The Challenges of Cold Weather Running

Written by Rodney Jenkins, RPM Instructor @ O2 Fitness Fuquay (+ Marathoner and Ironman)

This is the time of year that can really challenge a runner. Cold weather, occasional rain and even snow are not conditions that everyone including myself wholeheartedly embraces. Some of us however simply do not have a choice. My wife and I are already signed up for the March 2, Umstead trail marathon in Raleigh and the April 6, Golden Gate Headlands Marathon in San Francisco.  We ran two turkey trot half-marathons over the Thanksgiving holidays so we have already been training for several months in cold weather.


So by now, some of you are probably thinking, “the heck with that cold weather running, I’ll train for my spring race on a treadmill.”  For the sake of fitness, the treadmill is a great option but if you are training for a road race be it a 5K, 10K, half or full marathon, you need to include some outdoor training runs.  I am a Wake County classroom business teacher so I have to be at work at 7:30 am and usually leave for home at 4:30pm.  When daylight savings time ended, that meant that my weekday runs would be in darkness or on a treadmill.  Most of us already know that running in the dark can be unsafe depending on where you run so on those rare days when I am on the road, I wear a headlamp and reflective clothing.  But most days I opt to run on my treadmill at 5:00 am in the morning.  I must confess that I do not love the treadmill but safety is certainly one of its greatest benefits.  The downside and this is a big one is monotony and boredom.  So, for our Saturday morning long runs we are outdoors.

Our favorite place to train is Umstead State Park.  The soft wide bridle trails are hilly and challenging but the beautiful scenery makes up for all of that.  At this point in our training, we are running anywhere between 14 to 20 miles in temperatures that can range anywhere between 20 to 40 degrees.  Brrrrrr!  Yes, it is cold but we survive.  This is how we get through it and trust me, you can too.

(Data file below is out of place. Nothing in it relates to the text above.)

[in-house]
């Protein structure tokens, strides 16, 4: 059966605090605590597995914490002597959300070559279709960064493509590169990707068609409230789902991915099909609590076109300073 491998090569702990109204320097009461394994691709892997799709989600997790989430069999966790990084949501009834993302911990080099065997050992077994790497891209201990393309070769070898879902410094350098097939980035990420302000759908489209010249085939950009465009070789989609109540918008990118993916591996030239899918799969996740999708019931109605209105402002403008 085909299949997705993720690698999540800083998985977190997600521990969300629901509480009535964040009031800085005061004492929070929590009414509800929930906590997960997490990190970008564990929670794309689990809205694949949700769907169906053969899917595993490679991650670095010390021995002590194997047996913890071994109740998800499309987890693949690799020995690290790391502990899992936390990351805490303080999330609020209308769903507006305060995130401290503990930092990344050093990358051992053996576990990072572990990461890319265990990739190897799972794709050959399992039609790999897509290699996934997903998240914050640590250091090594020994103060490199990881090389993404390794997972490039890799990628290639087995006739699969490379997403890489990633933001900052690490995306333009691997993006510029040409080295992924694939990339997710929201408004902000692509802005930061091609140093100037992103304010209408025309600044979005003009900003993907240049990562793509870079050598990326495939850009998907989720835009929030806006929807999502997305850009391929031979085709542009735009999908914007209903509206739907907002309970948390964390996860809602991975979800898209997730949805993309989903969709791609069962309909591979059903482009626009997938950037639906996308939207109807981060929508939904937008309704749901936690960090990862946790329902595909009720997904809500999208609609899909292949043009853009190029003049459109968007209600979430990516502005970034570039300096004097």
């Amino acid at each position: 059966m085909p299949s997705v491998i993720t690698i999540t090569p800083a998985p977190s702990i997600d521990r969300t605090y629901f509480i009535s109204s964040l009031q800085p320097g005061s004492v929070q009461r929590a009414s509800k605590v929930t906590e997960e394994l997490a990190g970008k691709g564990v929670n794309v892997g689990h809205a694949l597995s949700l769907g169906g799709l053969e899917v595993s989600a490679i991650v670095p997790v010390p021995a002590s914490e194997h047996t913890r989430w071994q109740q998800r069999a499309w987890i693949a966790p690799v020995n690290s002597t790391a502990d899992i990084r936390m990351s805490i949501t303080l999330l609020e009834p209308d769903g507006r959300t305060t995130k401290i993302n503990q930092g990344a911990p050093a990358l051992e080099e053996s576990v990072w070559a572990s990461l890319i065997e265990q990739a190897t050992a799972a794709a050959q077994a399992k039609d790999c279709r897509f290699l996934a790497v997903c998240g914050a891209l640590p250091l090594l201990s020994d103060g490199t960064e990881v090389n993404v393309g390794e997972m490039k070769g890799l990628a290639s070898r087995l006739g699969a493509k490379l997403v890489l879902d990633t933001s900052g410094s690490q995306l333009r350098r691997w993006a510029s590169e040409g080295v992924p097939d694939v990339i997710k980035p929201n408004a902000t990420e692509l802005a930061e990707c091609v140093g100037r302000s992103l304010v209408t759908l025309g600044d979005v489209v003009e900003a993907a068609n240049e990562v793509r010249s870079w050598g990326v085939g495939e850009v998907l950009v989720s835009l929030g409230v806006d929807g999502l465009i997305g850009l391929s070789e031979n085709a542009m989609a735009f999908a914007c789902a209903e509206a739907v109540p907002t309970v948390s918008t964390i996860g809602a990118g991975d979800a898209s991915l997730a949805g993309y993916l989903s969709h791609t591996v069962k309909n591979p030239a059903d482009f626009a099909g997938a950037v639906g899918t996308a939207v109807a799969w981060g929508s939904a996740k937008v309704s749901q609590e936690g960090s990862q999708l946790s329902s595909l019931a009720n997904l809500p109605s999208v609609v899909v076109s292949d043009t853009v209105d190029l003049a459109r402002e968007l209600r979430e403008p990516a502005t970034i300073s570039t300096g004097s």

If you are running in cotton, stop.  Cold or warm weather, cotton should be banished from your running wardrobe.  Why?  It holds on to moisture and sets you up for a wet, cold uncomfortable run.  If you are running in cotton socks, a blister is surely in your future.  For a runner, a blister can be death to your training and can certainly prevent you from finishing a race.  I have seen blisters cause very strong runners to crumble in pain and quit at mile 24 of a marathon (the marathon distance is 26.2).  So what do you wear?  The answer is Dri-fit clothing.  This type of clothing literally wicks moisture away from your body thus keeping your core area warm and dry.  The trick though is finding the right mix which means wearing layers of dri-fit clothing.  If you wear too much, the breathability of this technical fabric goes away and you could find yourself soaked in your own sweat.  If you don’t wear enough, you freeze.  Thus, you layer.  As your body warms up, you peel off clothing and wrap it around your waist or stash it along the trail.  Experience with different temperatures will eventually teach you how much clothing you should be wearing.  I primarily wear Nike clothing but own some Under Armour as well.  My running sock of preference is the Belega Hidden Comfort and the Thorlo Experia.  My wife prefers the smartwool brand.  As is the case with running shoes, find a brand of clothing that works for you.  We have found all of the brands that I mentioned to be both durable and functional.

Lastly, it would be remiss of me if I did not mention hydration.  Don’t wait for the run to drink.  You should be drinking all day long.  In cold weather, you may not feel the need to hydrate as much as you do when the weather is warm but do not make that mistake.  You should always carry a running bottle or wear a fuel belt.  If you don’t want to wear a belt (I do) or carry a bottle ( I do that too), you may be able to find a water fountain, go by a friend’s house or stash something to drink along your training route.  Just remember that dehydration, regardless of the weather can be life threatening.

Oh, can I mention one more thing?  Don’t forget the sunblock and happy cold weather running.

2 Comments(s)

  1. James Boyle says:

    thanks for all of your great advice. And getting me started in this sport with the help of you and Angie I have come a long way in a short time.

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